If Pk did not point to expanded storage 507, a test 515 is made whether page J is backed by auxiliary storage. If not, a further test 520 is made to verify that this is not an "ESO" type NMDS. (If it were, the request would be rejected, since this would indicate that the data in the ESO NMDS has been cast out of the space and is no longer available. (An ESO NMDS is treated like a cache and the data in it is not guaranteed to always be retrievable as is the case with a standard type.)). Being a standard NMDS, the address space page J is indicated as "freshly acquired"--or "null", by turning ON the "invalid" indicator 63 and turning OFF the non-main storage indicator 64 in PTE Pj. Processing is then complete--a subsequent reference to a virtual address in this page resulting conventionally in a page of zeroes.
If page K is backed by auxiliary storage (as is the case for page 2 804 in FIG. 8), then a real (main) storage frame is conventionally obtained 516; page J in the address space is "invalidated" 517 (by turning ON the "invalid" indicator 63 in the associated PTE Pj) (Any references to this page prior to re-validation will, conventionally, result in suspension of the referencer until the page is re-validated); virtual page J is indicated 518 as being "backed" by the obtained main storage frame (by placing the address of the frame in the address space page J's PTE field 61; and an I/O operation is initiated 519 to read the page backing NMDS page K 804 into the obtained main storage frame 805. (When this I/O is complete 530, address space page J 806 is indicated 531 as being "valid" (by turning OFF the "invalid" indicator 63 in the associated PTE), and all applications suspended on a reference to page J are conventionally made dispatchable 532). The process described is repeated for each page in the read request.
For clarity, though not essentially part of the present invention, the following explains the relation between a virtual address and a page table entry:
A conventional 31 bit virtual storage address 901 has the capacity to address any byte in a range of 0 to 2 gigabytes--1 inclusive. For a virtual system based on 2048 segments of 1 megabyte each where each segment consists of 256 4 K byte pages, the virtual address can be partitioned into a segment number of 11 bits 902, a page number of 8 bits 903, and a displacement of 12 bits 904.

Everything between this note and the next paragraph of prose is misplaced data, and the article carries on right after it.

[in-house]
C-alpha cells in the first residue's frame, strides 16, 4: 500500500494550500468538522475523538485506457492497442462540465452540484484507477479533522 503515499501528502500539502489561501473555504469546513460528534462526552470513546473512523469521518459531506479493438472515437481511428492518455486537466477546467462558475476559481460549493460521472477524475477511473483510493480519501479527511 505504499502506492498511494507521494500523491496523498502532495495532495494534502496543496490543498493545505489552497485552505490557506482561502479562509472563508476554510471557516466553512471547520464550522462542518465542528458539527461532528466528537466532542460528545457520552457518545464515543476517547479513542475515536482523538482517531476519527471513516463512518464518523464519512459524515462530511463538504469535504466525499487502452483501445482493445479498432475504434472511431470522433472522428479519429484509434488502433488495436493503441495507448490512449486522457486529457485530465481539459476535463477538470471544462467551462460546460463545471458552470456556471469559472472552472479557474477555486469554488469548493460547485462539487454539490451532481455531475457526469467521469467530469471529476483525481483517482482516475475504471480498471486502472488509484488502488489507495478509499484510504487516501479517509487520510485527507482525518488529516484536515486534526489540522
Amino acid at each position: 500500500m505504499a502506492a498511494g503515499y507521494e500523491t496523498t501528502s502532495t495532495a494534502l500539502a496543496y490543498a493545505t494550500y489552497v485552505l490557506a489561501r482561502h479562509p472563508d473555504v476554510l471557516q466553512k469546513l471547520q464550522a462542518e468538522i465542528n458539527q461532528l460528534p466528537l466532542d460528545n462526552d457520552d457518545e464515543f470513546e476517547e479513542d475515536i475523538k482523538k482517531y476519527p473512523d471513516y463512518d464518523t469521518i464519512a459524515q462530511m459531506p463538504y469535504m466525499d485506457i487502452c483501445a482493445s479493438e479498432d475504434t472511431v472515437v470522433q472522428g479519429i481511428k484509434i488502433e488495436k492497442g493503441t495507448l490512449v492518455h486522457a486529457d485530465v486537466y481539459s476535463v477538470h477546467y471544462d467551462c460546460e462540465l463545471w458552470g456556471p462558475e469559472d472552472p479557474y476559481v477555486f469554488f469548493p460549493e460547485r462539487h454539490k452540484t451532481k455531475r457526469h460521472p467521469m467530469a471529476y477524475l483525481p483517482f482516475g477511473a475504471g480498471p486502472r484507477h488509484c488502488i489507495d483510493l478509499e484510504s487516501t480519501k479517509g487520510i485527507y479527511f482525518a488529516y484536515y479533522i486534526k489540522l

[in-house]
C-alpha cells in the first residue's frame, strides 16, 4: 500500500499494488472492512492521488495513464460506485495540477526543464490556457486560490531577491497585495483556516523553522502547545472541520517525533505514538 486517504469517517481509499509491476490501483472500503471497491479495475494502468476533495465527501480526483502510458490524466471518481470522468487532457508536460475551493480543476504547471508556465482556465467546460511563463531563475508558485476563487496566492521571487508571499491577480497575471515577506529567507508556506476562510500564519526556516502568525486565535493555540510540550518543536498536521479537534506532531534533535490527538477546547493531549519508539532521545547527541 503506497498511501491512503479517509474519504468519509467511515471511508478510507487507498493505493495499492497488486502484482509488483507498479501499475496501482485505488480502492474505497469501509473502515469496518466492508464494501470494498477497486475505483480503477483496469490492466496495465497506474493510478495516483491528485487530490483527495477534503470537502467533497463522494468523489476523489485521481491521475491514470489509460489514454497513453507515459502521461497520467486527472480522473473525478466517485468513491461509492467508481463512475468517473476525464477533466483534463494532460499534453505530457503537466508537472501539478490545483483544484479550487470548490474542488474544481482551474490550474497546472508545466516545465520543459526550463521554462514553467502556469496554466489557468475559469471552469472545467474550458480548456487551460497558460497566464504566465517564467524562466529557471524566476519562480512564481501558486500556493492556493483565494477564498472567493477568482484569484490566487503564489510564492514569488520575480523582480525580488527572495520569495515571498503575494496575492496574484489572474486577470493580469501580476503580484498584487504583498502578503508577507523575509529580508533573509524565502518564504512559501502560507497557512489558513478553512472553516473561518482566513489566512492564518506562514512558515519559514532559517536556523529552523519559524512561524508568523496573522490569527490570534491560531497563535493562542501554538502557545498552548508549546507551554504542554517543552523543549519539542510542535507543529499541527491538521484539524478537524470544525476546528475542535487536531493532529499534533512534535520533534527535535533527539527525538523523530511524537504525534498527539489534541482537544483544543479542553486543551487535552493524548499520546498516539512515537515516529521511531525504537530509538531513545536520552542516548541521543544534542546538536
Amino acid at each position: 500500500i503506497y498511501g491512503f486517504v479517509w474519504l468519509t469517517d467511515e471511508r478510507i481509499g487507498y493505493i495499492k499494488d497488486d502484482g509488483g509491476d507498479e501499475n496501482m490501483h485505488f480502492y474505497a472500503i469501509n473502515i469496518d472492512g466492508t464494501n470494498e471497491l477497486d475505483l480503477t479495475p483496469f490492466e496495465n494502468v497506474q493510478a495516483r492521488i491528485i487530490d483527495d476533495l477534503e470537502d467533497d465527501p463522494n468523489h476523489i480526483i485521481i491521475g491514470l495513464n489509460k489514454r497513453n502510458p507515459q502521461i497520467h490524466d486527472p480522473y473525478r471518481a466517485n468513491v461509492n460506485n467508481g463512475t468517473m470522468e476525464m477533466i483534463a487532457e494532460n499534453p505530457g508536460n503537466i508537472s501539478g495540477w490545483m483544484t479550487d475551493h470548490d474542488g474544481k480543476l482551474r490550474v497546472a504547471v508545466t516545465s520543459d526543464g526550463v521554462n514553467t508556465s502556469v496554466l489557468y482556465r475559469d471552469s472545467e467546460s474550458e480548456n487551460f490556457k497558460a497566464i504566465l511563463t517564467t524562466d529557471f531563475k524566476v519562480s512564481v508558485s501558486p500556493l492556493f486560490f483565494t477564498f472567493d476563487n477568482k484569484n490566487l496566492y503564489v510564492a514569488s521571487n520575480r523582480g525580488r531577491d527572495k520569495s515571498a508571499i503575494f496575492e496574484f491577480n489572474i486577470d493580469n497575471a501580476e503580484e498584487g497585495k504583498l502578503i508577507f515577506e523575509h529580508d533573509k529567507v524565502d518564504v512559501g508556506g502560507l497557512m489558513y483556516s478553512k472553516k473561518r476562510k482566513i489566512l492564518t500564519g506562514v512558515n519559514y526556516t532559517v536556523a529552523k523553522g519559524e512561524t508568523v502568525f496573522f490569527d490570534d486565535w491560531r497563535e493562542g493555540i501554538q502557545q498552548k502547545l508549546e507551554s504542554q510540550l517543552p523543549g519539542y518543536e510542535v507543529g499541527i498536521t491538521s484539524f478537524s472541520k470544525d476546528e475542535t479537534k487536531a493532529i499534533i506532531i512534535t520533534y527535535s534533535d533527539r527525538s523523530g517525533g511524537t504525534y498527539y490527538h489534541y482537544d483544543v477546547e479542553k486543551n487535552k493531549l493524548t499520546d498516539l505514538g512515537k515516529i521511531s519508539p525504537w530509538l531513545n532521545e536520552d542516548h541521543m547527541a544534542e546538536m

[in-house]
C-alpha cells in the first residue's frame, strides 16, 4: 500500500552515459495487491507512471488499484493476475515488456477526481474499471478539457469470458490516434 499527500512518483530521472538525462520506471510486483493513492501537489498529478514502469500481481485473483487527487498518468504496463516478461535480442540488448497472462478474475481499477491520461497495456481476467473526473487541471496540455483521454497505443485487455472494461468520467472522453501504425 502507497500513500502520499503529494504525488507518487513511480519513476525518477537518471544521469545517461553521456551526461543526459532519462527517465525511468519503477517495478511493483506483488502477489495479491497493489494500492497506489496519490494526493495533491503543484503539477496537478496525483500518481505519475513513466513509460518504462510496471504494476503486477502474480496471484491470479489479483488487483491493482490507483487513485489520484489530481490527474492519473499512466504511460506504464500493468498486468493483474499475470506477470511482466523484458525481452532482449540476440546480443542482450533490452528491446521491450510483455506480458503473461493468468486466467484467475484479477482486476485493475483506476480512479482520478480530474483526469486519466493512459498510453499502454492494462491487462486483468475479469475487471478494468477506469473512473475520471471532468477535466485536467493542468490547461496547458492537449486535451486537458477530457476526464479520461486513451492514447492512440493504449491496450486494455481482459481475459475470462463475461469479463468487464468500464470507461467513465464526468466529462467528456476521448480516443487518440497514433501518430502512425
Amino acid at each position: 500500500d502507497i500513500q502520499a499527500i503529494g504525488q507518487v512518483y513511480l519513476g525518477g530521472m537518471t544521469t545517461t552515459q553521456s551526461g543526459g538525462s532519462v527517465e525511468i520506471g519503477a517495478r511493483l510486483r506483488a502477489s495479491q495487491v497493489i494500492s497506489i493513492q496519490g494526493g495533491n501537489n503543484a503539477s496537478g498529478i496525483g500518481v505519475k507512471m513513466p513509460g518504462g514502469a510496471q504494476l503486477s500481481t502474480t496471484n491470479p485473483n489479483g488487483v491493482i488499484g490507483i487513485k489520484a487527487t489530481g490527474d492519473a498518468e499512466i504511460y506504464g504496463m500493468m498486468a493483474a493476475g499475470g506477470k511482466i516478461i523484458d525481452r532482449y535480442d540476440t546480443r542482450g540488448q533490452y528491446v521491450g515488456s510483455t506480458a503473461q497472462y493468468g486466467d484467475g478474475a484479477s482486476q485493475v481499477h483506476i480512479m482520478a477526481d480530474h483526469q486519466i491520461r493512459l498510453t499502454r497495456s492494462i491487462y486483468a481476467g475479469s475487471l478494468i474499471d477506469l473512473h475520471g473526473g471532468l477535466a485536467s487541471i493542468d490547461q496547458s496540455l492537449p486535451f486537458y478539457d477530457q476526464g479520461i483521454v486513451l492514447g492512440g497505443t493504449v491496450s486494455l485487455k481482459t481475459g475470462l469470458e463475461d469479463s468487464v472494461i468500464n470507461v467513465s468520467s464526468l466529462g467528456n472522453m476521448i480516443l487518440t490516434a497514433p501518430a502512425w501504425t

Each virtual page in the 2 gigabytes addressing space is represented by a page table entry (PTE). All PTEs for the 2 gigabytes space are each of the same length and are arranged contiguously in virtual storage in ascending order of the virtual storage they represent 905. Hence, the first 256 PTEs represent the pages in segment 0 and together form the page table for segment 0 906. The second set of 256 PTEs form the page table for segment 1 907, and so forth. Together all page tables form the page table array 905.
Now, to identify any virtual byte within a system consisting of multiple 2 gigabytes addressing spaces requires that a virtual storage address be accompanied by identification (space location) of the 2 gigabytes space to which the virtual storage address applies. This may be an address space ID (ASID) for a 2 gigabytes address space or a STOKEN for a 2 gigabytes data space. In either case, the space locator 908 leads to one or more control blocks, collectively called here a "space block" 909. The "space block" contains a pointer 910 to the array of page tables representing the 2 gigabytes addressing range of the space.
Now, given the address, consisting of a space locator and a virtual storage address, of any virtual page in the system, the PTE representing the page containing that byte can be located. The space locator 908 leads to the start of the page table array 905. The segment number 902 forms an index 911 to the page table within the array and the page number 903 forms an index 912 to the PTE within the page table.
Hence, knowing the address of a virtual page is equivalent to knowing the address of its page table entry and vice versa.
While the invention has been shown and described with reference to a particular embodiment, it should be appreciated by those persons skilled in the art that changes and modifications may be made without departing from the spirit of the invention or the scope of the appended claims.
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|U.S. Classification||711/2, 711/E12.068|
|International Classification||G06F12/06, G06F12/08, G06F12/10|
|Cooperative Classification||G06F12/08, G06F12/109|
|European Classification||G06F12/10S, G06F12/08|
|Nov 21, 1988||AS||Assignment|
Owner name: INTERNATIONAL BUSINESS MACHINES CORPORATION, ARMON
Free format text: ASSIGNMENT OF ASSIGNORS INTEREST.;ASSIGNORS:RUBSAM, KENNETH G.;SCHMALZ, RICHARD J.;SCHULZE, EUGENE S.;REEL/FRAME:004987/0665;SIGNING DATES FROM 19881118 TO 19881121
Owner name: INTERNATIONAL BUSINESS MACHINES CORPORATION, A COR
Free format text: ASSIGNMENT OF ASSIGNORS INTEREST;ASSIGNORS:RUBSAM, KENNETH G.;SCHMALZ, RICHARD J.;SCHULZE, EUGENE S.;SIGNING DATES FROM 19881118 TO 19881121;REEL/FRAME:004987/0665
|Mar 27, 1996||FPAY||Fee payment|
Year of fee payment: 4
|May 23, 2000||REMI||Maintenance fee reminder mailed|
|Oct 29, 2000||LAPS||Lapse for failure to pay maintenance fees|
|Jan 2, 2001||FP||Expired due to failure to pay maintenance fee|
Effective date: 20001101